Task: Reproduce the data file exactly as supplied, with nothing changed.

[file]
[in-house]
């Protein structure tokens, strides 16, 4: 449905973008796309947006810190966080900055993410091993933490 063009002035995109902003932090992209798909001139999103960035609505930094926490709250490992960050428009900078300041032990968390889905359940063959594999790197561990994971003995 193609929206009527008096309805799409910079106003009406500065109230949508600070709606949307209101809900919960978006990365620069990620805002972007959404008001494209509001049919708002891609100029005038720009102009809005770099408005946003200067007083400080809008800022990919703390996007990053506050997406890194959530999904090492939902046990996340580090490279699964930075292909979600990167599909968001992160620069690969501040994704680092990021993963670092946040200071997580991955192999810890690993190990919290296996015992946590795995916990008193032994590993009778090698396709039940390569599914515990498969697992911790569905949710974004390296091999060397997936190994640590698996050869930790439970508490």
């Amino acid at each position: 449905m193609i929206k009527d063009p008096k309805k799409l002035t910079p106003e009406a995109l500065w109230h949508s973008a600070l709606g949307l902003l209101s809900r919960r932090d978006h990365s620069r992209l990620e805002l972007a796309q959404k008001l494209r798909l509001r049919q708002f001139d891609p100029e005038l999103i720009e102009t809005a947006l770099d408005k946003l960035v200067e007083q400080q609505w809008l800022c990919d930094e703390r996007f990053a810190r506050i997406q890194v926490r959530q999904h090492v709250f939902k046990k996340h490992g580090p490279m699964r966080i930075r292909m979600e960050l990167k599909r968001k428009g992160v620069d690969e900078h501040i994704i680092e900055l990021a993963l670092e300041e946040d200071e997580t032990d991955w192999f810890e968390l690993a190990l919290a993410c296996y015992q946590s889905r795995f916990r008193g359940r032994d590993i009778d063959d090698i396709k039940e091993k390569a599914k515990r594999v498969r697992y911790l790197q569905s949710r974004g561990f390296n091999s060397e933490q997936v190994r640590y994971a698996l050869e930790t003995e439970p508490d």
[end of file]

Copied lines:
[in-house]
């Protein structure tokens, strides 16, 4: 449905973008796309947006810190966080900055993410091993933490 063009002035995109902003932090992209798909001139999103960035609505930094926490709250490992960050428009900078300041032990968390889905359940063959594999790197561990994971003995 193609929206009527008096309805799409910079106003009406500065109230949508600070709606949307209101809900919960978006990365620069990620805002972007959404008001494209509001049919708002891609100029005038720009102009809005770099408005946003200067007083400080809008800022990919703390996007990053506050997406890194959530999904090492939902046990996340580090490279699964930075292909979600990167599909968001992160620069690969501040994704680092990021993963670092946040200071997580991955192999810890690993190990919290296996015992946590795995916990008193032994590993009778090698396709039940390569599914515990498969697992911790569905949710974004390296091999060397997936190994640590698996050869930790439970508490």
């Amino acid at each position: 449905m193609i929206k009527d063009p008096k309805k799409l002035t910079p106003e009406a995109l500065w109230h949508s973008a600070l709606g949307l902003l209101s809900r919960r932090d978006h990365s620069r992209l990620e805002l972007a796309q959404k008001l494209r798909l509001r049919q708002f001139d891609p100029e005038l999103i720009e102009t809005a947006l770099d408005k946003l960035v200067e007083q400080q609505w809008l800022c990919d930094e703390r996007f990053a810190r506050i997406q890194v926490r959530q999904h090492v709250f939902k046990k996340h490992g580090p490279m699964r966080i930075r292909m979600e960050l990167k599909r968001k428009g992160v620069d690969e900078h501040i994704i680092e900055l990021a993963l670092e300041e946040d200071e997580t032990d991955w192999f810890e968390l690993a190990l919290a993410c296996y015992q946590s889905r795995f916990r008193g359940r032994d590993i009778d063959d090698i396709k039940e091993k390569a599914k515990r594999v498969r697992y911790l790197q569905s949710r974004g561990f390296n091999s060397e933490q997936v190994r640590y994971a698996l050869e930790t003995e439970p508490d």